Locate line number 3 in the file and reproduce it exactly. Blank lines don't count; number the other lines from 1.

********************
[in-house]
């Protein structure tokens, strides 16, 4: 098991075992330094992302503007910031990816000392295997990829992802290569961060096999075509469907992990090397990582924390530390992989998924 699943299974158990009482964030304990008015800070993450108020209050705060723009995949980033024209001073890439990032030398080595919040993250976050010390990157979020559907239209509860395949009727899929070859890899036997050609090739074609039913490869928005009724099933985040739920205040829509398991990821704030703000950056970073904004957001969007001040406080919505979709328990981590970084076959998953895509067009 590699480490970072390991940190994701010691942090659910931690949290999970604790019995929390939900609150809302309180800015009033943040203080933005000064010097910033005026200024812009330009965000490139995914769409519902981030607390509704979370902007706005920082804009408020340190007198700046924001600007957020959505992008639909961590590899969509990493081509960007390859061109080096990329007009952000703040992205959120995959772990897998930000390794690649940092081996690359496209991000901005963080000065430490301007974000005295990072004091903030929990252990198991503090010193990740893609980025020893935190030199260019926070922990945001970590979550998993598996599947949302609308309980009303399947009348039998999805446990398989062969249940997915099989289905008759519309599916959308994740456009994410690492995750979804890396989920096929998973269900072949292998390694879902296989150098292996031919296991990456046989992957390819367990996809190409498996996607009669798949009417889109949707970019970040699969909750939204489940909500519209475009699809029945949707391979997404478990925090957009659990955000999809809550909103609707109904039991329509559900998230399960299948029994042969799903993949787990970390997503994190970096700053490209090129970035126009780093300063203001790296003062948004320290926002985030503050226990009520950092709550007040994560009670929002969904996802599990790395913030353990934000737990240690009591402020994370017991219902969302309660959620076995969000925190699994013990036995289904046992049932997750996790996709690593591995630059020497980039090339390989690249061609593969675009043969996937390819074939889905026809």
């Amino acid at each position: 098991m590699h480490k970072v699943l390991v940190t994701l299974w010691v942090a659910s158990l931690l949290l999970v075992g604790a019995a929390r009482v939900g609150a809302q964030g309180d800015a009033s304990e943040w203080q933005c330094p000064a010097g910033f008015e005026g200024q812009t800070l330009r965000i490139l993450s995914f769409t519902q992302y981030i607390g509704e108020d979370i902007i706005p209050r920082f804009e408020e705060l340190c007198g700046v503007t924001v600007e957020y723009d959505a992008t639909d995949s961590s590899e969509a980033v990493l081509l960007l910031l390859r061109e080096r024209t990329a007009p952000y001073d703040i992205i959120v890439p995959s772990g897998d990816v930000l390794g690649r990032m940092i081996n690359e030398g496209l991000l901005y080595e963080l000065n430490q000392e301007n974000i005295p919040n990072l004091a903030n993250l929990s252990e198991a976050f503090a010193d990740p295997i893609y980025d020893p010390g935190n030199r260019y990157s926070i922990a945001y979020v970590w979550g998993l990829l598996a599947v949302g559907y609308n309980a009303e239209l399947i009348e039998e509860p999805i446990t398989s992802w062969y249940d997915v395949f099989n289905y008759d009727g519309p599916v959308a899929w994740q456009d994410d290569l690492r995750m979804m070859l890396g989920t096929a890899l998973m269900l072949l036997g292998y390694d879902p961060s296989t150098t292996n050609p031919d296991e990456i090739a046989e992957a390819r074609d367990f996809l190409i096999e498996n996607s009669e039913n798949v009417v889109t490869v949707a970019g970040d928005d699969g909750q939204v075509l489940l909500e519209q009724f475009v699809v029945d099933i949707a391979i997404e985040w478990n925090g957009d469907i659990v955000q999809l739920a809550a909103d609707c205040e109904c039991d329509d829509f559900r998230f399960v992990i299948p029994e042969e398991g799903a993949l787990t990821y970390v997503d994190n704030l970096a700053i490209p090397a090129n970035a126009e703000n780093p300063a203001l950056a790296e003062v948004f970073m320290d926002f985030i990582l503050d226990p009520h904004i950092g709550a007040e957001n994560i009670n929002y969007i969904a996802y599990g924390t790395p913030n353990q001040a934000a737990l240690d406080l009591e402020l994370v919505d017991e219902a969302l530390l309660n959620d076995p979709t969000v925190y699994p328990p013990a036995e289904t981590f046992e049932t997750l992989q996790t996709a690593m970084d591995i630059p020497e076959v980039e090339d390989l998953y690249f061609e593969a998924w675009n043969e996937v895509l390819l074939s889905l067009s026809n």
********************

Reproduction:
């Amino acid at each position: 098991m590699h480490k970072v699943l390991v940190t994701l299974w010691v942090a659910s158990l931690l949290l999970v075992g604790a019995a929390r009482v939900g609150a809302q964030g309180d800015a009033s304990e943040w203080q933005c330094p000064a010097g910033f008015e005026g200024q812009t800070l330009r965000i490139l993450s995914f769409t519902q992302y981030i607390g509704e108020d979370i902007i706005p209050r920082f804009e408020e705060l340190c007198g700046v503007t924001v600007e957020y723009d959505a992008t639909d995949s961590s590899e969509a980033v990493l081509l960007l910031l390859r061109e080096r024209t990329a007009p952000y001073d703040i992205i959120v890439p995959s772990g897998d990816v930000l390794g690649r990032m940092i081996n690359e030398g496209l991000l901005y080595e963080l000065n430490q000392e301007n974000i005295p919040n990072l004091a903030n993250l929990s252990e198991a976050f503090a010193d990740p295997i893609y980025d020893p010390g935190n030199r260019y990157s926070i922990a945001y979020v970590w979550g998993l990829l598996a599947v949302g559907y609308n309980a009303e239209l399947i009348e039998e509860p999805i446990t398989s992802w062969y249940d997915v395949f099989n289905y008759d009727g519309p599916v959308a899929w994740q456009d994410d290569l690492r995750m979804m070859l890396g989920t096929a890899l998973m269900l072949l036997g292998y390694d879902p961060s296989t150098t292996n050609p031919d296991e990456i090739a046989e992957a390819r074609d367990f996809l190409i096999e498996n996607s009669e039913n798949v009417v889109t490869v949707a970019g970040d928005d699969g909750q939204v075509l489940l909500e519209q009724f475009v699809v029945d099933i949707a391979i997404e985040w478990n925090g957009d469907i659990v955000q999809l739920a809550a909103d609707c205040e109904c039991d329509d829509f559900r998230f399960v992990i299948p029994e042969e398991g799903a993949l787990t990821y970390v997503d994190n704030l970096a700053i490209p090397a090129n970035a126009e703000n780093p300063a203001l950056a790296e003062v948004f970073m320290d926002f985030i990582l503050d226990p009520h904004i950092g709550a007040e957001n994560i009670n929002y969007i969904a996802y599990g924390t790395p913030n353990q001040a934000a737990l240690d406080l009591e402020l994370v919505d017991e219902a969302l530390l309660n959620d076995p979709t969000v925190y699994p328990p013990a036995e289904t981590f046992e049932t997750l992989q996790t996709a690593m970084d591995i630059p020497e076959v980039e090339d390989l998953y690249f061609e593969a998924w675009n043969e996937v895509l390819l074939s889905l067009s026809n």